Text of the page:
Wednesday, January 26, 2011

The sad realization of Android and handsets...

Samsung's piss poor support aside, I'm still getting the Nexus S next month. I'll be replacing my trusty Nexus One. It was at this point that I really began to think about why I was replacing it.

The Nexus One was a major technological leap for Android. It was the first one with a 1 GHz processor, Android 2.1, a new method of purchasing, and one of the phones (the Motorola Droid being the other one) that I believe started the Android revolution.

I then thought about the shortcomings of the Nexus One. Probably the biggest was the touch screen sensor. The Clearpad 2000 was terrible and it shows since the two finger rotation in Google maps 5 is disabled. The GPU is also pretty weak and the phone's got a pretty limited storage (though I've never had much of an issue with this).

I next thought about the Nexus S. It has a better touch screen sensor, GPU, a front facing camera, the NFC chip, super AMOLED display, and a unique design. Clearly, this phone would be worthy of long time ownership.

However, what bothers me now is all of the new phones coming out. No, I'm not having second thoughts about what to get. If I really wanted to, I could just spend the money on another phone and alternate. I realized that Android and the phones have became like PCs. While I have echoed this for some time that Android and smartphones would be like portable computers, I now see the downside.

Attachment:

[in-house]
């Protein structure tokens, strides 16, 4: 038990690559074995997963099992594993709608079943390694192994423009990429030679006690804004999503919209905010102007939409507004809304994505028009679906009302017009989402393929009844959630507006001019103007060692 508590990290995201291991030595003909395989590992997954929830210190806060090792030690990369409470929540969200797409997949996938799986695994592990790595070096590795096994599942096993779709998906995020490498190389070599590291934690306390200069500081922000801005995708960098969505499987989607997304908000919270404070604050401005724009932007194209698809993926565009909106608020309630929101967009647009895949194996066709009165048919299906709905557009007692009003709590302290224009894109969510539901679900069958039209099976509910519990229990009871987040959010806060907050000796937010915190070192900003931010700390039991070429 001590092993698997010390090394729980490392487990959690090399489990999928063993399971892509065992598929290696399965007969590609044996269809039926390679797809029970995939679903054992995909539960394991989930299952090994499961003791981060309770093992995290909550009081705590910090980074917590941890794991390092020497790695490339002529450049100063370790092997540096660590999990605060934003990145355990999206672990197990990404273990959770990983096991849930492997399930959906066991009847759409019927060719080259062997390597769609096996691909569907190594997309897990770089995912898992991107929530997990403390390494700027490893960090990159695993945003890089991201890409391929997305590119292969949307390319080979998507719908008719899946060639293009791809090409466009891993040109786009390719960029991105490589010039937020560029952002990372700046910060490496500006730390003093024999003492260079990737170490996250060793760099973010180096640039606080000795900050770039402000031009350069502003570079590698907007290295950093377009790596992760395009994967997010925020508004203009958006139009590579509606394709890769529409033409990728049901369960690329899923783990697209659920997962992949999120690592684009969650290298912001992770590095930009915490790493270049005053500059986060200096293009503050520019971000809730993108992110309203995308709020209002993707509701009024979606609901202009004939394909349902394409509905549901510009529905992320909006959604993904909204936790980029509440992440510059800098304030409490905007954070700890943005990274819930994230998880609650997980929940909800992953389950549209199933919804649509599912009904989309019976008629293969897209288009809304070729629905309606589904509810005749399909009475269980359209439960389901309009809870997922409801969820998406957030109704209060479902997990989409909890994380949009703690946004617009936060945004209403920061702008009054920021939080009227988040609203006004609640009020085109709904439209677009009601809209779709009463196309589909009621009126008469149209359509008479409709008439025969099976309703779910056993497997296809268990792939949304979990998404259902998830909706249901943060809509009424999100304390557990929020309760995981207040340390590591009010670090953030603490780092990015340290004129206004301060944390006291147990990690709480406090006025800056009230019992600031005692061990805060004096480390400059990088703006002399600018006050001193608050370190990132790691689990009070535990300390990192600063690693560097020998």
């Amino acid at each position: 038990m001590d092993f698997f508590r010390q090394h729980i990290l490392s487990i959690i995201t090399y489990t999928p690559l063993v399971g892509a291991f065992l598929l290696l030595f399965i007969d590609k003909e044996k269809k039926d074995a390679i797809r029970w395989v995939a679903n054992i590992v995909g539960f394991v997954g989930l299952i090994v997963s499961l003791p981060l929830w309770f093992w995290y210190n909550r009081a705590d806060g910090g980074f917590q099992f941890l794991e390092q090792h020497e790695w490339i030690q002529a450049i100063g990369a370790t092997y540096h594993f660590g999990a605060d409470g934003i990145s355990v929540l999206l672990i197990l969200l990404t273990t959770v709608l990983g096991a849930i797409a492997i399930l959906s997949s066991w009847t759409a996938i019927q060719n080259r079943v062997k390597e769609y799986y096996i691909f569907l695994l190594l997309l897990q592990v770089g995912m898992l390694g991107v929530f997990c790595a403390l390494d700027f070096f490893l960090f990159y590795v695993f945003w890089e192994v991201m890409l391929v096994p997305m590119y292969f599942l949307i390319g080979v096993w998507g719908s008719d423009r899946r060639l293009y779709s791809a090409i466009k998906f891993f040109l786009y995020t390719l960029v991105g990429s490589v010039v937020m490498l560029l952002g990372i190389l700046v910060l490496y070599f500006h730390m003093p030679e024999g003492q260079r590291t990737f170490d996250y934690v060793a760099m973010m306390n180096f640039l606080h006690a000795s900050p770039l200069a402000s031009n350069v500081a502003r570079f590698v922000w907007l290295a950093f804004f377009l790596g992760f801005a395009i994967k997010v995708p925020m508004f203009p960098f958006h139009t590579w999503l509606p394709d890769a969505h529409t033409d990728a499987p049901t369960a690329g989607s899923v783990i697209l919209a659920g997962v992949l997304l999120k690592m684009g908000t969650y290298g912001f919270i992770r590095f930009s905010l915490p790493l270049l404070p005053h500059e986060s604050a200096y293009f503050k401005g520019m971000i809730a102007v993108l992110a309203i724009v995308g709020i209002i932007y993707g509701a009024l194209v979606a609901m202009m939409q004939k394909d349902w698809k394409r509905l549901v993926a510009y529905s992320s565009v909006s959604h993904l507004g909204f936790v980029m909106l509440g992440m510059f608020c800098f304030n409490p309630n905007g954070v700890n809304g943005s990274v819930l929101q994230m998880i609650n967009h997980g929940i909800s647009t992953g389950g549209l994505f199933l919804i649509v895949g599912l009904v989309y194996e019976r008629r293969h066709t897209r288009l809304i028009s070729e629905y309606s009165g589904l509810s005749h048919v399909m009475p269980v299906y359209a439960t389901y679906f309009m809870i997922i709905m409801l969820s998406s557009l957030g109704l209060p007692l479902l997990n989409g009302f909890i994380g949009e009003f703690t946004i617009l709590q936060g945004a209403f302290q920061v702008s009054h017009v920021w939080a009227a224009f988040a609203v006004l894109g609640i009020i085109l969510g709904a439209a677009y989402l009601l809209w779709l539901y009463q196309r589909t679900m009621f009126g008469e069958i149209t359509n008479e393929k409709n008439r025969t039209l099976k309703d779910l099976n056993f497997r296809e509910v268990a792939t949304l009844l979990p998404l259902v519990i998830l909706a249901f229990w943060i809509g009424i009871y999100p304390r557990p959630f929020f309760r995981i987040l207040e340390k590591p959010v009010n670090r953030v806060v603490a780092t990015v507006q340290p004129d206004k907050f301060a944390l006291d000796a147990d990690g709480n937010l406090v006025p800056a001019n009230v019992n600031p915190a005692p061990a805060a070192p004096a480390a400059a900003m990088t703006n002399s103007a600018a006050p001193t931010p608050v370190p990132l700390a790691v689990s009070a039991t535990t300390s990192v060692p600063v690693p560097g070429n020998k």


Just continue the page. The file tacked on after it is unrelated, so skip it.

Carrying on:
There is a lot of growing concern with enthusiasts of Android about the fragmentation. There's really no problem on Google's end. They continue to produce the OS and new versions arrive quite quick. Almost too quick. No it seems that the carriers and manufacturers have entered in to the game of PCs.

PCs have always had one terrible stigma as long as I have used them and that's a new computer will be out in less than 3 months that is far better than the one you bought. We're still seeing some major leaps in computers, but we've hit the point where a decently priced unit with good specs will last you several years without the necessity to replace it. However, we're now stuck in the 90's with smartphones.

New smartphones are hitting the market everyday with better and better specs. However, there's a problem with this. The market is growing, but not nearly as fast as the PC market was. Adoption to PCs was quick and widespread because they were useful to the entire family or businesses or just a regular Joe. The cost of ownership was what you paid upfront. The choice to upgrade components or the operating system wasn't a necessity.